Monthly Archives: February 2016

VIDEO: Soul kitchen

WARRANDYTE not-for-profit café Now and Not Yet are known for providing great coffee, service and atmosphere for their local community to enjoy. But now its branching out with compassion by supporting Victoria’s refugee community.

In 2015, Now and Not Yet employed two young refugee men from Sri Lanka, Nigethan and Selvam, recently released from Melbourne Immigration Transit Accommodation, a detention centre in Broadmeadows.

One of these men is Nigethan, a skilled chef from Sri Lanka, currently living in Warrandyte and working in Now and Not Yet’s kitchen.

“I spent the last six years in a detention centre, and was released four months ago,” Nigethan told the Diary.

“Now, I am very lucky to be here and to have a job in this restaurant. I am very happy and very thankful for the opportunity.”

Derek Bradshaw, founder and general manager of Now and Not Yet, knew there was something he could do to help asylum seekers find their feet in Australia.

“We got really passionate about the refugee issue and the way 
our government is treating these beautiful and amazing people. We thought why don’t we start utilising our amazing little café to be able to help with training and employment opportunities,” Derek told the Diary.

“Part of our goal is to help people get some longevity and housing. A lot of them can’t get
 a job because they don’t have
 a fixed address, and they can’t 
get a fixed address because they haven’t got a job. These people too, they’ve got amazing skills but they don’t have the opportunity to use them or the chance to get some training under their belt. And long term employment helps them to be able to feel good about themselves and feel like they’re actually contributing to Australian society.”

Nigethan’s contribution to the Warrandyte community has been stellar. An incredible chef with
a heart of gold, Nige has been cooking up delicious food for locals and visitors for the past few months, bringing his own unique touch to each and every dish.

“My favourite dish to cook is the coconut butter chicken. It’s not too spicy. In my country, we cook with lots of spice, but here I cook so that anyone can have it, even children,” he says.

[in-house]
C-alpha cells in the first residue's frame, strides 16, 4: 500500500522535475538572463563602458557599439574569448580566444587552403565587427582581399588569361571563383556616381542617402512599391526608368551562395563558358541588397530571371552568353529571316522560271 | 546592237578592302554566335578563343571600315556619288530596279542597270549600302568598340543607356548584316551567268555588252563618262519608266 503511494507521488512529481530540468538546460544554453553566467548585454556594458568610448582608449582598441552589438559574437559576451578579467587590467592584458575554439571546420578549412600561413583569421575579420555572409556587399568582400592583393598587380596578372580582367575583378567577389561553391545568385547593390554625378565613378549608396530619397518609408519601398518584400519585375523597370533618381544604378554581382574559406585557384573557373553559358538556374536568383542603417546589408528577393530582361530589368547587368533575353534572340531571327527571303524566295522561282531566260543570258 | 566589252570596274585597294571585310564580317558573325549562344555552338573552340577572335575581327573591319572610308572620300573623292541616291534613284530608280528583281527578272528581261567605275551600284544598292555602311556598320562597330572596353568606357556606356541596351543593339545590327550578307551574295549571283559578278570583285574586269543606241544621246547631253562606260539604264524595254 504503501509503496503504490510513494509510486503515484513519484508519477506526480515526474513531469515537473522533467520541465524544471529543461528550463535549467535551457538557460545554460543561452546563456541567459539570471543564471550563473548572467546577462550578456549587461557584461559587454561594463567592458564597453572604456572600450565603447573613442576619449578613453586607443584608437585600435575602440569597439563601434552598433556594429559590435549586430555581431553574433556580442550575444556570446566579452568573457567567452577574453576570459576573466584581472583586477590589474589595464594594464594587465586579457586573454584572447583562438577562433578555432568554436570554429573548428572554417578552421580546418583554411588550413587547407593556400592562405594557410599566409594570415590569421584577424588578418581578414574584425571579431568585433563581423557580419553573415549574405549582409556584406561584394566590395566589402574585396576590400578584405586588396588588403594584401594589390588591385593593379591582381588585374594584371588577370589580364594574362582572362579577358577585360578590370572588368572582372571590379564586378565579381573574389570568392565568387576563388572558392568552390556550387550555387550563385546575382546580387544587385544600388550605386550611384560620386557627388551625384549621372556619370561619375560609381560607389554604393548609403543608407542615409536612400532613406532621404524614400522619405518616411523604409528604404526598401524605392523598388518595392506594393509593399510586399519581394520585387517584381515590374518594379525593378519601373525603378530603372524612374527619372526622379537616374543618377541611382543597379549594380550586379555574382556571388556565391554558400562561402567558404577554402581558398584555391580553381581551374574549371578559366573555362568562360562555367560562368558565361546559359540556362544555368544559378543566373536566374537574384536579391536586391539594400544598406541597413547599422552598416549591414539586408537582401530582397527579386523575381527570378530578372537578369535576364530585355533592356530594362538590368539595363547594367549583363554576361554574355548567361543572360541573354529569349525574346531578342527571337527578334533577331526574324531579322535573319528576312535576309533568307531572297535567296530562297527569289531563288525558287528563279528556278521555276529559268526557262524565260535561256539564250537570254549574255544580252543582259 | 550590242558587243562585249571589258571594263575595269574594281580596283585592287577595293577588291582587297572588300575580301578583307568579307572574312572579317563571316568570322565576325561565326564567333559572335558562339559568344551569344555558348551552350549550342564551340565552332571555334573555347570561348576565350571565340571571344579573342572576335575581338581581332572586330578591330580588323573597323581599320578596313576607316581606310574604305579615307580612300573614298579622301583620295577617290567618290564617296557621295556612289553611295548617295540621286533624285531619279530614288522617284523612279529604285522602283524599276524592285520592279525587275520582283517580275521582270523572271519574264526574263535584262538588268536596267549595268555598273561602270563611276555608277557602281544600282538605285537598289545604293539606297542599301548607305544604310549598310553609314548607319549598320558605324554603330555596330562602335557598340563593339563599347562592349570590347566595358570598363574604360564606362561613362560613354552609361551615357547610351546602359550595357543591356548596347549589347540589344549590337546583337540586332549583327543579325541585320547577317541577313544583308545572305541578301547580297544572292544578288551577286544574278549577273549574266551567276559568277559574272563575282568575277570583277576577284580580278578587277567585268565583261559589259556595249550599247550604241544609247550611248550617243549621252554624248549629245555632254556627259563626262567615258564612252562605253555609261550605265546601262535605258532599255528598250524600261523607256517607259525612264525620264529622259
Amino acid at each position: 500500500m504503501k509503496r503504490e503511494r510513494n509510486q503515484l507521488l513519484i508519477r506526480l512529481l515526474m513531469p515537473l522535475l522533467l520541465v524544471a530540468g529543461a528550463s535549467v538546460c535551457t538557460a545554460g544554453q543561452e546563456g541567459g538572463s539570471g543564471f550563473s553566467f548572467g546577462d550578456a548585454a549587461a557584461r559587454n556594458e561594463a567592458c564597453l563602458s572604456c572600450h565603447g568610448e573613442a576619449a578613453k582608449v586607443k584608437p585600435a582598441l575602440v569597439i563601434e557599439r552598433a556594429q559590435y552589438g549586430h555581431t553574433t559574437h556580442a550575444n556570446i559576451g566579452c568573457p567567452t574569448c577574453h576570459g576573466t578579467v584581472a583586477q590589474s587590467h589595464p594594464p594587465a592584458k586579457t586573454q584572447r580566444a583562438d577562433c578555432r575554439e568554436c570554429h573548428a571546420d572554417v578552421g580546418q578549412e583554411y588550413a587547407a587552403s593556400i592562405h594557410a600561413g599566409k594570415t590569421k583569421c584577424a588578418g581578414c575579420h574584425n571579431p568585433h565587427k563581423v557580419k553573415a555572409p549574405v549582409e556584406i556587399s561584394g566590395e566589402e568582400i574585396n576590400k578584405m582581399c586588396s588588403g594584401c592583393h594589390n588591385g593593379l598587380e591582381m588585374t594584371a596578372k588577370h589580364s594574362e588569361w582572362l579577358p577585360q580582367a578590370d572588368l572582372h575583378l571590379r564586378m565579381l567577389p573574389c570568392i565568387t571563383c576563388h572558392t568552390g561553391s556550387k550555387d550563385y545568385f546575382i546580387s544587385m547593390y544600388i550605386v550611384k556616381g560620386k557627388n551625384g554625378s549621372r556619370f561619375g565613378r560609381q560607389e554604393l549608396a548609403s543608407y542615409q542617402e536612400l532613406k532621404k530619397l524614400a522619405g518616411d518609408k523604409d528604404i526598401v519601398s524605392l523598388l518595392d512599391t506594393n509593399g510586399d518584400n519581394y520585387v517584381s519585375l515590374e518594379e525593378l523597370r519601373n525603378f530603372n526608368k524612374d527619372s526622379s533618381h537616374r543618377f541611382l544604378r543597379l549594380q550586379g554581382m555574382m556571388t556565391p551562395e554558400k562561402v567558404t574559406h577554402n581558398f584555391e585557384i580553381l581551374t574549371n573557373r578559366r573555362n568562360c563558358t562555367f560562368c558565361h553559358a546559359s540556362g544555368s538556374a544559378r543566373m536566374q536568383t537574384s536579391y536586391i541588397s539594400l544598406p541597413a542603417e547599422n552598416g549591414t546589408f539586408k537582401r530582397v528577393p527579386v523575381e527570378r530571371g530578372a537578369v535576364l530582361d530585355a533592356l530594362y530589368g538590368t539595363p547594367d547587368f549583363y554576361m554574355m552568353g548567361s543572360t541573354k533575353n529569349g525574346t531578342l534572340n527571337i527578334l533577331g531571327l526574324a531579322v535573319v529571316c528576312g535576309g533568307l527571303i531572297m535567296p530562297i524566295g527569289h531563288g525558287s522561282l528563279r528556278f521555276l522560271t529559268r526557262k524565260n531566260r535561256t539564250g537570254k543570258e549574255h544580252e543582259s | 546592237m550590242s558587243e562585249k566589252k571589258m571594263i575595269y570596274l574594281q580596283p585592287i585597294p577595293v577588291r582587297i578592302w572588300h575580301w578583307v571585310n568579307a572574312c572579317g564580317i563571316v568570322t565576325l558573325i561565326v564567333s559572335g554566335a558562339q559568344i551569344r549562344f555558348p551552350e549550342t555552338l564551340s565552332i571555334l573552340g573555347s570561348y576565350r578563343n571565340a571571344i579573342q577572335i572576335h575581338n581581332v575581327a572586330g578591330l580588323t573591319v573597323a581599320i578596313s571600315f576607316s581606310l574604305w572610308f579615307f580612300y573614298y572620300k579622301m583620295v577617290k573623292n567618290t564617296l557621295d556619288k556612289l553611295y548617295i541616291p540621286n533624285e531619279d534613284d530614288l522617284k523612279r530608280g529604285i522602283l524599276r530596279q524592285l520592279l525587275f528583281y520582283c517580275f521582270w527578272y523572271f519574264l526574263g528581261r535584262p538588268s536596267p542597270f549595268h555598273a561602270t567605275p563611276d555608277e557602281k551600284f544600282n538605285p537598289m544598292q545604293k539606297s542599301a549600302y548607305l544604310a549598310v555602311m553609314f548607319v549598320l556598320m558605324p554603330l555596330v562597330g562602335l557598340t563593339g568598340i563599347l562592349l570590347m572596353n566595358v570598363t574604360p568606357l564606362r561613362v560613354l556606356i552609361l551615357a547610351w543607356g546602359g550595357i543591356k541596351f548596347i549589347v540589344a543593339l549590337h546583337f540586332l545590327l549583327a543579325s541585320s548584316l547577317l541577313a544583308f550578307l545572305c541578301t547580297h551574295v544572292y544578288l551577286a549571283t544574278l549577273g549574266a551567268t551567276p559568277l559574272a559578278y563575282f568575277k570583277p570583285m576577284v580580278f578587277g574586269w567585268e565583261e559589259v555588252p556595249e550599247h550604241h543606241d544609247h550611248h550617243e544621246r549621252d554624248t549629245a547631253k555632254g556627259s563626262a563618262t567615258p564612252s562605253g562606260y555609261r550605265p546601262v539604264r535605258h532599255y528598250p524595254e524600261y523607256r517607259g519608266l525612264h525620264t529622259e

“I’m just working in the kitchen at the moment, so that I can get experience. But then I want to learn to do coffee.”

Now and Not Yet has provided support, housing, employment and friendly guidance to help Nigethan and Selvam find their feet outside the detention centre walls. But the Warrandyte community has also been a force to be reckoned with, donating food, money, bedding and household items to give these men a head start.

“One of the things I love about the Warrandyte community is that they’re really passionate about the things we’re passionate about. They’ve given us everything you can possibly think of. Even one lady who’d done her research
on Sri Lankan food went out and bought us all these Sri Lankan spices and a picnic basket so that they could make food and go down to the river to enjoy beautiful Warrandyte,” Derek says.

Nigethan is especially thankful for Derek and his family, who have taken him in and provided him with a positive start in his life outside of detention. The wider Warrandyte community has also ensured that Nigethan feels welcome everywhere he goes.

“I like going to the river. I also like the coffee and the nice people – it’s nice to see new faces all the time. When I was in the detention centre, it was the same people all the time. But now I really enjoy every day. I really love this place,” he says.

Derek hopes Nigethan and Selvam are the first of many to benefit from Now and Not Yet’s program, helping them not only with housing and employment but also with developing their interview and CV skills and improving their English.

“The long-term goal is to continue the program and get people on the road. But we’ve made a commitment to this and they’re part of the family now, so we will continue to support them, encourage them and make sure they’ve got stability moving forward,” Derek says.

The café manager couldn’t be more proud of the way the Warrandyte community has rallied their support for Nigethan and Selvam, and hopes we can all lend a hand in making a difference for refugees and asylum seekers not only in our community, but in all of Australia.

“It’s not an asylum seeker issue that we’re talking about – we’re talking about real people. People who love and are passionate. I hate the way that it’s become this political issue and it’s completely dehumanised.”

“There is joy that comes from engaging with somebody and stopping the dehumanising of it. It’s great. It’s a really good thing for Warrandyte to be part of. Making a difference and standing up to our government and saying ‘this is not the way that we want to treat people’.”

“They bring a lot to our community so it’s a privilege to be a part of it.”

Grand Gift is all set

RUN Warrandyte’s 2016 event is going to even greater lengths to include and entertain the entire community, premiering the Grand Hotel Warrandyte Gift, a handicapped sprint race which joins other existing events to further bolster the day.